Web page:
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Grain futures - weekly outlook: April 28 - May 2

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Shutterstock photo - - U.S. grain futures rose sharply on Friday, with wheat prices climbing to a more than one-week high as renewed concerns over a disruption to supplies from Ukraine lifted prices.

On the Chicago Mercantile Exchange, U.S. wheat for July delivery rallied 1.69%, or 11.6 cents, on Friday to settle the week at $7.0820 a bushel. Earlier in the day, prices rose to a session high of $7.0960 a bushel, the strongest level since April 16.

The July wheat contract ended the week with a gain of 2.49%, or 17.7 cents.

Concerns over the conflict between Russian and Ukraine escalated on Friday after U.S. Secretary of State John Kerry warned that Washington was ready to step up economic sanctions against Russia.

The U.S. Department of Agriculture projected that Russia and Ukraine will produce a combined 74 million tonnes of wheat in the 2013-14 marketing season and export a total of 26.5 million tonnes of the grain, representing 17% of world trade.

A disruption to supplies from the region could mean increased demand for U.S. grains.

Meanwhile, market players continued to monitor weather and crop conditions in the U.S. Great Plains region.

The International Grains Council lowered its global wheat production forecast for the 2014-15 marketing year to 697 million tonnes, a 3 million tonne drop from its previous outlook, citing "less than ideal crop conditions" for winter wheat in the U.S.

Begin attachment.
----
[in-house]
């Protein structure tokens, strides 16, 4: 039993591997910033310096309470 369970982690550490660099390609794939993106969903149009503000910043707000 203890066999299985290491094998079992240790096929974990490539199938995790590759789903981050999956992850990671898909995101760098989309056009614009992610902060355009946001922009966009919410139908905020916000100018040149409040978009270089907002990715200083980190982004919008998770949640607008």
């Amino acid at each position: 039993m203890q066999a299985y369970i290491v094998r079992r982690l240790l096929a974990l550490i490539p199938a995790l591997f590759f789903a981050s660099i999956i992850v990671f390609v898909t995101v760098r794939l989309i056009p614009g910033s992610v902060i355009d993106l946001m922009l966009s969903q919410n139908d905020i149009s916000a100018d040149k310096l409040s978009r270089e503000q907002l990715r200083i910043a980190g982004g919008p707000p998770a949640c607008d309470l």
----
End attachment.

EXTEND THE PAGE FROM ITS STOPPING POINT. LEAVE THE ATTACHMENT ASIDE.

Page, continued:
Elsewhere on the Chicago Board of Trade, U.S. corn for July delivery advanced 1.08%, or 5.4 cents, on Friday to close the week at $5.1260 a bushel. Corn hit $5.1660 a bushel earlier in the session, the most since April 9.

On the week, the May corn contract rallied 3.62%, or 18.6 cents.

The USDA expects Ukraine to be the third-largest shipper of corn in the current marketing year.

The International Grains Council forecast global corn output will total 950 million tons in 2014-15, down from 965 million tons in the prior season and 11 million tons below a March outlook.

Meanwhile, U.S. soybeans for July delivery jumped 1.65%, or 24.2 cents, on Friday to settle at $14.9420 a bushel by close of trade on Friday.

Despite Friday's gain, the July soybean contract lost 1.37%, or 20.8 cents on the week.

In the week ahead, market players will focus on the release of key USDA data, including crop progress and weekly export sales figures.

Corn is the biggest U.S. crop, followed by soybeans, government figures show. Wheat was fourth, behind hay. offers an extensive set of professional tools for the financial markets.

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